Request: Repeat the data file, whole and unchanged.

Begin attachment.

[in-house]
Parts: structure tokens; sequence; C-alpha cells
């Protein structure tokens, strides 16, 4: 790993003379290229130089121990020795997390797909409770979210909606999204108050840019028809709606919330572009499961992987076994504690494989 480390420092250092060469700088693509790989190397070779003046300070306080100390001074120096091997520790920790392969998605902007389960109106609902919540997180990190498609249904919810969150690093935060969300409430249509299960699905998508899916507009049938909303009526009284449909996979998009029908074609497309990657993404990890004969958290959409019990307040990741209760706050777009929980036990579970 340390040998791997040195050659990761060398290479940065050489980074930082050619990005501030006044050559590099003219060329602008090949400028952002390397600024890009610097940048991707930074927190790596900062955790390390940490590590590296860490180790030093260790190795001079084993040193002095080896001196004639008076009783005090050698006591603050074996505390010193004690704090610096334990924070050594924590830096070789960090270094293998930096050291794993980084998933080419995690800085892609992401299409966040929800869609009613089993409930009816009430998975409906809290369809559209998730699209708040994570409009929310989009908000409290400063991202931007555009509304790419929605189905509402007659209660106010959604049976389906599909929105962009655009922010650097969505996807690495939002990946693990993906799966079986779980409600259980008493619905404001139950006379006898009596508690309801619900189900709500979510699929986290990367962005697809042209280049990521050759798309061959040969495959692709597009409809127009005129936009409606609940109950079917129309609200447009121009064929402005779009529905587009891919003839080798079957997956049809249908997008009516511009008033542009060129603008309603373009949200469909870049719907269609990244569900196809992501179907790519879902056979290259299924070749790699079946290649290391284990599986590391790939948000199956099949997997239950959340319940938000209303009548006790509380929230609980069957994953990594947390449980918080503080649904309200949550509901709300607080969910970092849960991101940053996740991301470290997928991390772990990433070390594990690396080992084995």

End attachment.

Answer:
[in-house]
Parts: structure tokens; sequence; C-alpha cells
């Protein structure tokens, strides 16, 4: 790993003379290229130089121990020795997390797909409770979210909606999204108050840019028809709606919330572009499961992987076994504690494989 480390420092250092060469700088693509790989190397070779003046300070306080100390001074120096091997520790920790392969998605902007389960109106609902919540997180990190498609249904919810969150690093935060969300409430249509299960699905998508899916507009049938909303009526009284449909996979998009029908074609497309990657993404990890004969958290959409019990307040990741209760706050777009929980036990579970 340390040998791997040195050659990761060398290479940065050489980074930082050619990005501030006044050559590099003219060329602008090949400028952002390397600024890009610097940048991707930074927190790596900062955790390390940490590590590296860490180790030093260790190795001079084993040193002095080896001196004639008076009783005090050698006591603050074996505390010193004690704090610096334990924070050594924590830096070789960090270094293998930096050291794993980084998933080419995690800085892609992401299409966040929800869609009613089993409930009816009430998975409906809290369809559209998730699209708040994570409009929310989009908000409290400063991202931007555009509304790419929605189905509402007659209660106010959604049976389906599909929105962009655009922010650097969505996807690495939002990946693990993906799966079986779980409600259980008493619905404001139950006379006898009596508690309801619900189900709500979510699929986290990367962005697809042209280049990521050759798309061959040969495959692709597009409809127009005129936009409606609940109950079917129309609200447009121009064929402005779009529905587009891919003839080798079957997956049809249908997008009516511009008033542009060129603008309603373009949200469909870049719907269609990244569900196809992501179907790519879902056979290259299924070749790699079946290649290391284990599986590391790939948000199956099949997997239950959340319940938000209303009548006790509380929230609980069957994953990594947390449980918080503080649904309200949550509901709300607080969910970092849960991101940053996740991301470290997928991390772990990433070390594990690396080992084995």